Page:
Here is a link to the full Radi-Aid Research report.

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Radi-Aid Research is a collaboration project between the Norwegian Students’ and Academics’ International Assistance Fund (SAIH) and the School of International Development at the University of East Anglia.

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Photography and Development – An interview with EveryDay Mumbai

I’m off to Mumbai next week to speak at a Conference on Social Media for Development, Innovation and Freedom. During my research I came across Everyday Mumbai and spent hours looking at some of the wonderful images that creator Chirag Wakaskar has curated. So I contacted Chirag to ask him a few questions:

What inspired you to start @everydaymumbai

Back when I started this project (6th July 2014) there were probably very few working photographers from India on it and the pictures on the medium were mostly the typical oversaturated fluff of sunsets, mountains, beaches etc but there were a few western photojournalists on the medium sharing some interesting work and while I was on it with moderate success perhaps because photojournalism based content is not as popular in India as something that provides a much more departure from daily dreary lives such as a beautiful sunset or your favourite celebrity having fun is (I guess). I loved what @everydayafrica was doing and thought of having something on similar lines but since there weren’t really a lot of photographers around that I knew personally I decided on a curated platform rather than a collaboration. There was also a thought in the back of my mind of seeing the city through local eyes, which included a lot of non professional photographers who also contribute to the project.

How do you select which images to curate? Are there certain issues that you deliberately focus on e.g. I noticed that there are many images documenting the LGBT community in Mumbai and also on pollution. What is the motivation for highlighting certain issues?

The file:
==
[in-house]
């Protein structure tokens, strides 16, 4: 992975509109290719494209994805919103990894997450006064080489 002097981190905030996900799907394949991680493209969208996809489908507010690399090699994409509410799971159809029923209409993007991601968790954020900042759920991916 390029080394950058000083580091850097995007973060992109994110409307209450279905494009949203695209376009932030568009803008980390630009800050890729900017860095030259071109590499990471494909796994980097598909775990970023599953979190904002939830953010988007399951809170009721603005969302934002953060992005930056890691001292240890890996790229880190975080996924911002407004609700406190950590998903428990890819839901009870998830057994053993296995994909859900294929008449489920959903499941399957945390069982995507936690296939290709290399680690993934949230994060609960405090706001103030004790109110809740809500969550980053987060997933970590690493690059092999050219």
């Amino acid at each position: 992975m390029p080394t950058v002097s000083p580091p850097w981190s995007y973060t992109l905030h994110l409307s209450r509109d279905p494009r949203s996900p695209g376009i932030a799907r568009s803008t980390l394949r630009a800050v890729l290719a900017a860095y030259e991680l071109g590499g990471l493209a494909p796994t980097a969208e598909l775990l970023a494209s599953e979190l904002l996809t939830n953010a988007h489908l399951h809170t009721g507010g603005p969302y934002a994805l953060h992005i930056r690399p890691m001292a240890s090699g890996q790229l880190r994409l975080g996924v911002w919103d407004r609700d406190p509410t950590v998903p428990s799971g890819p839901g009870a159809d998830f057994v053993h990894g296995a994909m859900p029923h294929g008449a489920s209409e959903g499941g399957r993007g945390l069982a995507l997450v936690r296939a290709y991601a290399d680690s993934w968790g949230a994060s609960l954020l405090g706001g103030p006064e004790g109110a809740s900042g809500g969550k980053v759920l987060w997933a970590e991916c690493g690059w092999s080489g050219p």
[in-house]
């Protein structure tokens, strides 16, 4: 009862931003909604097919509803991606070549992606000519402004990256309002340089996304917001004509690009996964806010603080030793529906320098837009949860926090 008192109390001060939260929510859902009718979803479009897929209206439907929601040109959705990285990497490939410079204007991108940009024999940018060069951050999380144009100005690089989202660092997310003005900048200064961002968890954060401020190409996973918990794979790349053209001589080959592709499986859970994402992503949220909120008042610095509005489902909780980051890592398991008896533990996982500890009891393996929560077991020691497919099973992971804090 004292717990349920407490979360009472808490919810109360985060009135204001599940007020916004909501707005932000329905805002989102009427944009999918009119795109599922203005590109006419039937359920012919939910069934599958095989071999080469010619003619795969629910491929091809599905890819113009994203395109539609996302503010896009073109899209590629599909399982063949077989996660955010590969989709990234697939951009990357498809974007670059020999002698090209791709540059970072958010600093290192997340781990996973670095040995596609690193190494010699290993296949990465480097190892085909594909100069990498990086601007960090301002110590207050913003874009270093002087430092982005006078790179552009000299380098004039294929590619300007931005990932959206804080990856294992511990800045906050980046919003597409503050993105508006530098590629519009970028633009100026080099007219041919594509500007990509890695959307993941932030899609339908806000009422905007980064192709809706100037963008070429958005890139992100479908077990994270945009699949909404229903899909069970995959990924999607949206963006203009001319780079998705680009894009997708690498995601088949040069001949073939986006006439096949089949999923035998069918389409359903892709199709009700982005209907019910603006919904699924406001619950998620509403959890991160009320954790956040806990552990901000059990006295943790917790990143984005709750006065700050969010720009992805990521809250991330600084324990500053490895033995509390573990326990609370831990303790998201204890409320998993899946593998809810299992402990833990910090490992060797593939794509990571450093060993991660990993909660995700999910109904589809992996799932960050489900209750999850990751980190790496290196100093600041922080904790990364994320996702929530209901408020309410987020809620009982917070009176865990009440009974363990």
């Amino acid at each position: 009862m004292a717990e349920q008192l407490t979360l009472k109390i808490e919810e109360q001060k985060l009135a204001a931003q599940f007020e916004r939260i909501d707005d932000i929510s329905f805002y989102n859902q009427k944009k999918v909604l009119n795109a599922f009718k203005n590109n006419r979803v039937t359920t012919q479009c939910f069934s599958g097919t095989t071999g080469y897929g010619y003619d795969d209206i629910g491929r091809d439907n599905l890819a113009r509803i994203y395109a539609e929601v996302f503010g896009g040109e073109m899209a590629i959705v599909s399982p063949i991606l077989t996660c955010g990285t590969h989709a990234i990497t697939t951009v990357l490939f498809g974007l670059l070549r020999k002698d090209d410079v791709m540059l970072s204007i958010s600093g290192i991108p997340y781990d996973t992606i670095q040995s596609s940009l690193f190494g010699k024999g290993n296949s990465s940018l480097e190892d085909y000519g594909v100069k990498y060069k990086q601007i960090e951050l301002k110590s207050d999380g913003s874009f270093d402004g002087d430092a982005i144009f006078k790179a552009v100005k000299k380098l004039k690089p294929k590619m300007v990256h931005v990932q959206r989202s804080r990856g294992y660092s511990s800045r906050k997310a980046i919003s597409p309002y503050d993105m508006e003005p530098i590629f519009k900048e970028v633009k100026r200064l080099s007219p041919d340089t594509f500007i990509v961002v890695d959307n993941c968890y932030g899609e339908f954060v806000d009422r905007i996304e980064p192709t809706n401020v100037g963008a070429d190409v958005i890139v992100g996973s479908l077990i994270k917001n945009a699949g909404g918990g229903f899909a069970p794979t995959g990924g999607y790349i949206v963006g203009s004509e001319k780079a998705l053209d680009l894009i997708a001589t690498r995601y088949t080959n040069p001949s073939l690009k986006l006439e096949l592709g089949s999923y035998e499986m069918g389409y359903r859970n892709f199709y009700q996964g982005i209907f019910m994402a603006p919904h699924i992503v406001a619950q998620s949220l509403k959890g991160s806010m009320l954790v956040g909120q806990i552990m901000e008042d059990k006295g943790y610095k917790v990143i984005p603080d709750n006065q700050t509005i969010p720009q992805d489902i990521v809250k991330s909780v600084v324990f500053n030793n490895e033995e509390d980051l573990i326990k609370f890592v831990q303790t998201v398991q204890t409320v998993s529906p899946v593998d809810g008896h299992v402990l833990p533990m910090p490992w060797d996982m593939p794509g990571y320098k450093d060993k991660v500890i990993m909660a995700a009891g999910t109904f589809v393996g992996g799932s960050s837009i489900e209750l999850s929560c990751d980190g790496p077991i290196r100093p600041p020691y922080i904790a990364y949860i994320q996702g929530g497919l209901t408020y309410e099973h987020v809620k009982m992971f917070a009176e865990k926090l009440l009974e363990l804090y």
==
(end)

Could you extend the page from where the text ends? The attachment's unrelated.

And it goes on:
I generally look at photographs which have something to say beyond the visual. I often feel many times images of such issues are sidelined in mainstream media in India which is more focused around political news, celebrities and sports coverage. Even Instagram is primarily dominated by Bollywood & vanity. I hope to make space for highlighting various issues and making a strong case for photographers who document such issues.

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Do you think that @everydaymumbai can be used as a tool for development? If so, how?

I would like to think it can be used as a ‘model’ because it reaches an audience through a medium that is easily accessible to them so that they can understand or know a little more than they usually would. I would love to see communities self documenting to better understand for themselves as well as others. I’ve actually written a guide and put it up on the website so that someone who wants to start off a project like this would know how to go about it. It can be found here – http://www.everydaymumbai.com/how-to-start-your-own-everyday-project-on-instagram-by-chirag-wakaskar/

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Have you ever been contacted by local government or NGOs about your work?

I have never been contacted by government. A couple of times NGO’s have reached out to share something. Though I have often proactively shared something I think would help share a good message or help someone out.

You mostly provide quite detailed supporting text – how long does this take?

The credit is all to the photographers. I will often egg them on to write more in terms of either jouralistic captions or even what they may think about what they have photographed. I also share with them resources such as  caption methodology such as AP or NPR so that they can get an idea as well or even some photography resources that I have found helpful. I maintain a small database of articles Ive liked – http://www.everydaymumbai.com/resources/

You receive lots of comments on the images that you curate. How long does it take for you to maintain the Instagram account?